As I shared in the first installment of my series, Genealogy 101, I had never really been interested in ancestry or in tracing family roots prior to becoming a genealogy librarian in 2016. With little or no training and a lack of knowledge of my own family roots, I felt frustrated and a little wistful when helping patrons with their genealogical queries. However, by using professional tools and standards, along with my own family as a case study, I am now much more comfortable in my role.
In this two-part second installment, I will share my own experience of learning, both formally and informally, how to become the genealogy specialist in my library.
Part I: Methods and tools of the trade
I used to feel frustrated when assisting patrons with their genealogical queries, partly because I lacked adequate training (both formal and informal). For over a decade as a public librarian, I have had more than one role:
- Children’s and teens’ librarian
- Adult services librarian
- Reference librarian
- Business and career services librarian
- Collection development librarian
Having had experience in so many subject areas, I became not quite a generalist but certainly a subject specialist with relatively deep knowledge in a variety of fields, with the exception of genealogy. When the offer came to take on genealogy, I welcomed it as an opportunity to become a more powerful librarian. Like any new subject matter specialization, genealogy is merely another subject to master. After all, that’s what we library folk do. We learn new things. We apply the same tenets of our work and posit them amongst new jargon and tools. However, I also realized I had not had enough training to feel comfortable in the role.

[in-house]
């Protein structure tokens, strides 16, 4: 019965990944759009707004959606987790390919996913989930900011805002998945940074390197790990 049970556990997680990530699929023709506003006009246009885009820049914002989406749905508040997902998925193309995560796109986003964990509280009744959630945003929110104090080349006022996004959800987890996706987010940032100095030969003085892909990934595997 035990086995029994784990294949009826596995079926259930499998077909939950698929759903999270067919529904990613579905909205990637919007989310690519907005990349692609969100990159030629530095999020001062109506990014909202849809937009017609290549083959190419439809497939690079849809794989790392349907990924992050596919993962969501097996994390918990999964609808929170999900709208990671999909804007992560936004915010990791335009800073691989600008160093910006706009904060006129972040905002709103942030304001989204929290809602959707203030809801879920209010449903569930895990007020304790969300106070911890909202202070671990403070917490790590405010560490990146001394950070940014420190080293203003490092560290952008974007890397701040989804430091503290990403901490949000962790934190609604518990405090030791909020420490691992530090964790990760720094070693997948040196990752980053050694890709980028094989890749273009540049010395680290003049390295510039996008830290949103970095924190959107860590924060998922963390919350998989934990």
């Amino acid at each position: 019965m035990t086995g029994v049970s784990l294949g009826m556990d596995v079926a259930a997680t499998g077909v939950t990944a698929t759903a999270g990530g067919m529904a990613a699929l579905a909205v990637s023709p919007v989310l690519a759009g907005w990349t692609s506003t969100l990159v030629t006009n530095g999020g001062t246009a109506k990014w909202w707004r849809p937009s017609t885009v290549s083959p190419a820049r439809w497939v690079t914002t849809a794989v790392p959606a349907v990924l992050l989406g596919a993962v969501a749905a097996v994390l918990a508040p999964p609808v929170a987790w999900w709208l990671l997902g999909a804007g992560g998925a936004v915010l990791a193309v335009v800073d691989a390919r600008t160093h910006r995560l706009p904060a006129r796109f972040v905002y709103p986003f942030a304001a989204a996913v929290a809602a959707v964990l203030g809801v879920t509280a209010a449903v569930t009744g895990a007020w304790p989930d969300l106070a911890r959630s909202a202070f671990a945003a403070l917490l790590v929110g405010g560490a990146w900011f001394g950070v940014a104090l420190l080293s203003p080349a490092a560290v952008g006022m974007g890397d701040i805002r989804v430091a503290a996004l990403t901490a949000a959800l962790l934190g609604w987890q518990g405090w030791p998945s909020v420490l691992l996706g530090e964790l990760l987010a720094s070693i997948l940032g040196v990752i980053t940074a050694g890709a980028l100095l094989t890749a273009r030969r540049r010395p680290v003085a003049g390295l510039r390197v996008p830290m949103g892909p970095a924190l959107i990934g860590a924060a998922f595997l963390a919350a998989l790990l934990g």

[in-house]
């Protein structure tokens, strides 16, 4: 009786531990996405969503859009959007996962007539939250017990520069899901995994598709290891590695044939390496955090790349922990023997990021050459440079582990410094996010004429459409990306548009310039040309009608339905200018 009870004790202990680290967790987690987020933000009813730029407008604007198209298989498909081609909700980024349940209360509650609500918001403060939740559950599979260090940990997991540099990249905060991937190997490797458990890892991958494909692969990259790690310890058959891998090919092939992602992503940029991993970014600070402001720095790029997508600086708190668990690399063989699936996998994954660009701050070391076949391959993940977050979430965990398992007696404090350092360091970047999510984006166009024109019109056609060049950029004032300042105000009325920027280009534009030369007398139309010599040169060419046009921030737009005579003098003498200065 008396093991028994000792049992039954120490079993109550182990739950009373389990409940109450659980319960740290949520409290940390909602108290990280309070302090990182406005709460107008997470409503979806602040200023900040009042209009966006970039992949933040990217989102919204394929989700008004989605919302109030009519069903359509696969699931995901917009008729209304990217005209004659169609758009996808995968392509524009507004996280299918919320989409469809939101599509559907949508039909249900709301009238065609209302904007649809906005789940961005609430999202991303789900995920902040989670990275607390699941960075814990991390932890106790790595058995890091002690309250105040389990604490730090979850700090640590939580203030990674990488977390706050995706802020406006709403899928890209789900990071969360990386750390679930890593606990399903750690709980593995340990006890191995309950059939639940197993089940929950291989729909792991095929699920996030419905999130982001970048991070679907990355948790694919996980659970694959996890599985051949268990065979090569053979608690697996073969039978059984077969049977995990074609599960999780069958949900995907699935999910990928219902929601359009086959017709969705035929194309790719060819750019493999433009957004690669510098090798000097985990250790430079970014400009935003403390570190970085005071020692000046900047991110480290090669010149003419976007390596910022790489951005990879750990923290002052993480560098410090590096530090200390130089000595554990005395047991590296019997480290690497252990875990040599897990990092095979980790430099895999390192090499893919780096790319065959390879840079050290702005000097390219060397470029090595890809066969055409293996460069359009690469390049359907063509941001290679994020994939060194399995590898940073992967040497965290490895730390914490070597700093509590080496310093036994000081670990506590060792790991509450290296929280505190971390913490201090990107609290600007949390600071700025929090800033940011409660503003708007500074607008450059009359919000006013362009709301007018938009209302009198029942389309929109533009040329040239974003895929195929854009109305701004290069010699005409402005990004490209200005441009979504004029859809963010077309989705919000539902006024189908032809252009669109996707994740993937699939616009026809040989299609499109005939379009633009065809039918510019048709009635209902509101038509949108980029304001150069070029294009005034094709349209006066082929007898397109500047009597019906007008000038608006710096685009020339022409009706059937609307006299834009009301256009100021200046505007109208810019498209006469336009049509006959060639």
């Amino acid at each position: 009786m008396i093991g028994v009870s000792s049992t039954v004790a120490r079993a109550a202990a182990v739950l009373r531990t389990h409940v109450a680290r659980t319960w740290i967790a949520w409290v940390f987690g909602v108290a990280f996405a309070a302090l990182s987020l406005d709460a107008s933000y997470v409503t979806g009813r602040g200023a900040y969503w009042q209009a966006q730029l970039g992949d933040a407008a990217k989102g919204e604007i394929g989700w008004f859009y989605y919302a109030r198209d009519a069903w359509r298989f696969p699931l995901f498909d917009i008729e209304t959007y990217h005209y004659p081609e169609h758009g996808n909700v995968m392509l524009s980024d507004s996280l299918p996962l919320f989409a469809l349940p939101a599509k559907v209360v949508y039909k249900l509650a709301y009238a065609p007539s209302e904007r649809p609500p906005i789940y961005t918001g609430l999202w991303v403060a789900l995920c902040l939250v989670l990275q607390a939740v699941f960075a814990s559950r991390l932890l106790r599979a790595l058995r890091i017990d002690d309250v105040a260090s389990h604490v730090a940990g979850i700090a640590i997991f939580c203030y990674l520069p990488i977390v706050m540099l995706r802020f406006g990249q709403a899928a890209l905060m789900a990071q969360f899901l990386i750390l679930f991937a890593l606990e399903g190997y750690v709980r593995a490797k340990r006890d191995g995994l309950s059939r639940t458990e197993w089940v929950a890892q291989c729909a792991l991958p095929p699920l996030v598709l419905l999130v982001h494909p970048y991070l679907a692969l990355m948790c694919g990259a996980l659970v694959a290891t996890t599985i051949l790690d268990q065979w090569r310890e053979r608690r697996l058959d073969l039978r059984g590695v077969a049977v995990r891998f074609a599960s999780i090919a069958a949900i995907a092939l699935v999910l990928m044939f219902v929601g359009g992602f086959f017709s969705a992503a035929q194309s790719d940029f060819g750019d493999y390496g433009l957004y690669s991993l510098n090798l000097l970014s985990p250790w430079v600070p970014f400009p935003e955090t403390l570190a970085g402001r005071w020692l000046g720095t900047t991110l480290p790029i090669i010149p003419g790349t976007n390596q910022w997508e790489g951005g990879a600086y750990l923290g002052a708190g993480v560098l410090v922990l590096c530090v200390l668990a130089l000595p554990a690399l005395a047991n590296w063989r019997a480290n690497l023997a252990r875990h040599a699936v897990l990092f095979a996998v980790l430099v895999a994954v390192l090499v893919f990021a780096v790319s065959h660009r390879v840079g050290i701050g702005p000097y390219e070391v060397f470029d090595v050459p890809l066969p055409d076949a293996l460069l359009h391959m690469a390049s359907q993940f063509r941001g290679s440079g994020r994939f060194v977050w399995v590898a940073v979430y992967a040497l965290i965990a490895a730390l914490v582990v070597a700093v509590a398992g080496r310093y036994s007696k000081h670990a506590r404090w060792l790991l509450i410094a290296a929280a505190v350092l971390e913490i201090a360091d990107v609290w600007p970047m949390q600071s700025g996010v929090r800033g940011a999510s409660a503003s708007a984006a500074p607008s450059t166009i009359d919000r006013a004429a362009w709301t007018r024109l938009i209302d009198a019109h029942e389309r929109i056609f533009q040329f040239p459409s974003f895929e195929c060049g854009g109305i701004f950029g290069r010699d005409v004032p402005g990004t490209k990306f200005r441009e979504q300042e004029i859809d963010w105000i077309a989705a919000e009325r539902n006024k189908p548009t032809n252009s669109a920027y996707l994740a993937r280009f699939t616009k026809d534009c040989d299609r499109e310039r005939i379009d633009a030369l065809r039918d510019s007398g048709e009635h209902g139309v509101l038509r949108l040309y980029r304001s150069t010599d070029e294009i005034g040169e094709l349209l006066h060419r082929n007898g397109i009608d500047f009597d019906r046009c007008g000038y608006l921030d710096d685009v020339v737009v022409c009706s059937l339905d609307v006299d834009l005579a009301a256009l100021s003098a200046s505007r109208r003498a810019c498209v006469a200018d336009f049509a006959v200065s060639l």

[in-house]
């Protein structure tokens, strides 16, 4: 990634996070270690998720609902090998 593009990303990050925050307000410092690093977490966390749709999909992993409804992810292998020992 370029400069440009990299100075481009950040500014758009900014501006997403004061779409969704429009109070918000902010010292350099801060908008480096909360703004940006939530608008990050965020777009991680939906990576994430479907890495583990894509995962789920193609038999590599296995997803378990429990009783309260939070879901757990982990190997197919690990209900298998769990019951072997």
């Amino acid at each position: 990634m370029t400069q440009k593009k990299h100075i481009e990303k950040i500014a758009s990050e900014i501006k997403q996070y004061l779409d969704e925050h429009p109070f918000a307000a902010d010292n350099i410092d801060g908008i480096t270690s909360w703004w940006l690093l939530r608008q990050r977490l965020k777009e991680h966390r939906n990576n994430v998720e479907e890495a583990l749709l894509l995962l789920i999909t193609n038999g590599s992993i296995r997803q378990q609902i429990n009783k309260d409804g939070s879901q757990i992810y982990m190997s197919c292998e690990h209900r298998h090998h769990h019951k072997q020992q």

When librarians enter this new field, training and support is extremely important. As Carol Smallwood and Vera Gubnitskaia explain in Genealogy and the librarian (2018), digitization “trends on one hand are going to make it easier for librarianship, but on the other hand it is going to increase the responsibility of information providers such as librarians” (p. 6). After some knowledge transfer sessions with my genealogy team lead (thankfully, I had one!), I decided that using genealogical tools to trace my own family history could be a good strategy for acquiring the skills and the knowledge I needed for my new position. This approach would mimic the typical reference experience (for both librarian and patron), where both are united in trying to provide authentication of family stories via records; i.e., they are attempting to follow the Genealogical Proof Standard (GPS) to determine if family stories are “right.” Oftentimes, storytelling is our main means of understanding ourselves and our ancestors. But we don’t always know if the stories are true.